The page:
H1N1 Flu Virus (Human Influenza)
CFIA: Advice for Veterinarians and Swine Producers
Flu Virus (Human Swine Influenza) - Advice for Veterinarians and Swine Producers
Preliminary testing conducted by
the Canadian Food Inspection Agency (CFIA) indicates the presence of H1N1 flu
virus in a swine herd in Alberta. The pigs were likely exposed to the virus
from an individual who had recently returned from Mexico and had been exhibiting
flu-like symptoms. Signs of illness were subsequently observed in the pigs.
All pigs have since recovered or are recovering.
The herd has been placed under quarantine,
and the CFIA is working with public health colleagues to determine the most
appropriate next steps to ensure that public and animal health remain protected.
The CFIA is asking veterinarians
and producers to increase their biosecurity measures to limit any risks to animal
The safety of the food supply is not affected. Influenza viruses do not affect
the safety of pork, according to the World Health Organization (WHO) and the
Food and Agriculture Organization of the United Nations (FAO). As with any raw
meat, pork should always be properly handled and cooked to eliminate a range
of food safety concerns.
What is swine influenza?
Swine influenza is a contagious
respiratory disease of pigs. The disease is commonly seen in North and South
America, Asia and Europe. Illness is caused by Type A Influenza viruses, which
also affect a range of other animals, as well as humans.
Influenza viruses are commonly detected
in pigs, which can become infected by humans, birds or other pigs. The transfer
of influenza from pigs to humans is rare and usually involves close contact
with sick animals. However, the CFIAis following a highly precautionary approach
to minimize potential human and animal health risks, no matter how remote they
may be. All appropriate measures will be taken to prevent any potential virus
dissemination during the operation.
The CFIAis working with its provincial
and territorial counterparts to monitor swine herds and to encourage producers
to maintain strict disease prevention measures.
What are the symptoms in pigs?
Signs of swine influenza include the following:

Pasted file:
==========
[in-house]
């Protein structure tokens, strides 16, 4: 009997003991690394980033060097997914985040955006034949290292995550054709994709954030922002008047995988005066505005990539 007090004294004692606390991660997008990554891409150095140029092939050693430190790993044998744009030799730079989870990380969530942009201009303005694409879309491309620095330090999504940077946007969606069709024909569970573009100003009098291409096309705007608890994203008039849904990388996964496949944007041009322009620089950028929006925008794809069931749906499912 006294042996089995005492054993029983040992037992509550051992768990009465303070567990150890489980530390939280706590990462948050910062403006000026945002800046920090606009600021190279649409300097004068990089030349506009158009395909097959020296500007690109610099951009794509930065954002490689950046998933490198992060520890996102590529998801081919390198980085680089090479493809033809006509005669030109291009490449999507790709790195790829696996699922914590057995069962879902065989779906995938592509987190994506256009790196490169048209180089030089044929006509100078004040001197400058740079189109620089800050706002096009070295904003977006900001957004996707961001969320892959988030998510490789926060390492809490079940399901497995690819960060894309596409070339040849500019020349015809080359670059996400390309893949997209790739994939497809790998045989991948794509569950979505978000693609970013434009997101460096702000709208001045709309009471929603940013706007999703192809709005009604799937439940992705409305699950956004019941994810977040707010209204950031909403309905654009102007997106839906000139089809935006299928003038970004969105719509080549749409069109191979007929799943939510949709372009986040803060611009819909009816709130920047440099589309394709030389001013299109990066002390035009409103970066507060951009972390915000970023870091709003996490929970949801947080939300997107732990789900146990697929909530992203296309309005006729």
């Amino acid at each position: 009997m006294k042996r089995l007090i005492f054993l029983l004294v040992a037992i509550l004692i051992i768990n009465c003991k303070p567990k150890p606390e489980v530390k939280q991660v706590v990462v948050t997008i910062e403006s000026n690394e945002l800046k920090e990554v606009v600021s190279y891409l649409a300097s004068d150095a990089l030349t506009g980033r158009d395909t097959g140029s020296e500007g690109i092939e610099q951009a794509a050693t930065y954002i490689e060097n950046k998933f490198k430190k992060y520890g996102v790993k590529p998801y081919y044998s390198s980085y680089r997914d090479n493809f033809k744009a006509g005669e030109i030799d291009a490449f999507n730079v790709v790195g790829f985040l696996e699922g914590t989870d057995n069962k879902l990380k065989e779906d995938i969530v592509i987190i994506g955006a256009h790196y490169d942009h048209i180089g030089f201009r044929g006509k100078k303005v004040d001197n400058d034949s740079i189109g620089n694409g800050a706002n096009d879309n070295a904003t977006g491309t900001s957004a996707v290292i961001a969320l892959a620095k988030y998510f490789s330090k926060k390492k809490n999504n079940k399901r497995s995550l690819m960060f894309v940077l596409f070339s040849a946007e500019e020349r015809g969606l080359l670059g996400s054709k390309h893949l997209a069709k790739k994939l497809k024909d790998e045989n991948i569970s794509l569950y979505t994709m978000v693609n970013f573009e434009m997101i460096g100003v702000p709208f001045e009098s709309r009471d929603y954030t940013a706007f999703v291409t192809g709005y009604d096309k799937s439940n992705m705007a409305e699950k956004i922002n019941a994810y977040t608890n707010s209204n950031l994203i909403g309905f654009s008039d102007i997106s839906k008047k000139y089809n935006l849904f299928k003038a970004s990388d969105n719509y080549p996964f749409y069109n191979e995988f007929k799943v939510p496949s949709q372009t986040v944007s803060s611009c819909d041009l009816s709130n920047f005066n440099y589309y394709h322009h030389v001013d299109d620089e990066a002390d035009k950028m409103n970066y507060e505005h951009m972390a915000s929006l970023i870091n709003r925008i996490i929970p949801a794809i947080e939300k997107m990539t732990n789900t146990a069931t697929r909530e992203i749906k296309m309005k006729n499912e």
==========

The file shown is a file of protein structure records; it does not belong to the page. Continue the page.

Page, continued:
- loss of appetite
- weight loss
- nasal discharge
- difficulty breathing
- reduced fertility or abortion
How can pigs be protected?
The following actions can potentially prevent swine influenza:
- vaccinating animals
- ensuring farm workers maintain
- following strict biosecurity
- providing adequate ventilation
- identifying and segregating sick
animals as early as possible
What precautions should producers
take to limit the risk of introducing and spreading disease?
- Anyone exhibiting signs of respiratory
illness should avoid contact with animals.
- Workers in swine facilities who
have been exposed to influenza or someone diagnosed with influenza should
avoid contact with animals until they have been checked by a healthcare worker.
- Avoid contact with swine outside
- Control and restrict visitors'
access to the herd.
- Require all visitors to wear
clean boots, clothing and gloves and wash hands thoroughly on entry and exit.
- Prevent other animals from coming
into contact with the herd.
- Maintain records of the movement
of people, animals and equipment on and off the premises.
- Only obtain new animals from
reputable sources and limit the frequency of introducing new pigs to the herd.
- House newborn, weaned, feeder,
and breeding pigs separately.
- Move pigs in groups during each
production stage, in an all-in-all-out manner.
- Routinely clean and disinfect
buildings, barns, equipment, clothing and footwear.
- Designate a cleaning area for
vehicles and equipment.
- Promptly dispose of dead pigs
in a manner that minimizes the chance of spread of any disease.
- Implement a manure management
- Avoid borrowing equipment and
vehicles from other farms.
Herd health management:
- Monitor herd health daily and
employ veterinary services.
- Uniquely identify all animals
- In consultation with a veterinarian,
consider vaccinating animals.
- Isolate sick pigs and immediately
report any signs of illness to your veterinarian or the nearest CFIAoffice.
- Train all staff on your biosecurity
program and monitor its effectiveness.
- Be aware of any diseases in your
area and adjust your biosecurity program accordingly.
- Recommend farm workers discuss
an annual flu vaccination with their doctor. (Vaccination may reduce the amounts
of virus shed if infected during human influenza outbreaks, and limit the
potential for human influenza virus infection of pigs. The effectiveness of
current human vaccines against this new strain is not known at this time.)
What precautions should veterinarians take when investigating respiratory illnesses in swine?
The CFIArecommends that veterinarians:
- prepare and plan the visit by
contacting the producer beforehand;
- park in designated areas or as
far as possible from animals;
- keep a log book of farms visited;
- use appropriate personal protective
- N95 masks, gloves, impermeable
coveralls, protective clothing and footwear and eye protection;
- wash hands thoroughly after handling
- leave as you arrived and clean
and sanitize vehicles and equipment;
- dispose of protective equipment
in a safe manner:
- either leave it on the farm to
be appropriately disposed or
- remove it and place it in "contaminated
materials" containers for transport to the office;
- prioritize work by attending
low-risk jobs first and then observe animals for concerns; and
- avoid or minimize contact with
manure storage, feed supplies, and water supplies.
Until more is known about how this
illness affects swine, if swine influenza is suspected - do not travel to another
swine farm for 48 hours.
For more detailed information on
biosecurity measures recommended for disease investigation farm visits please
contact your local CFIAoffice.
For additional information: www.inspection.gc.ca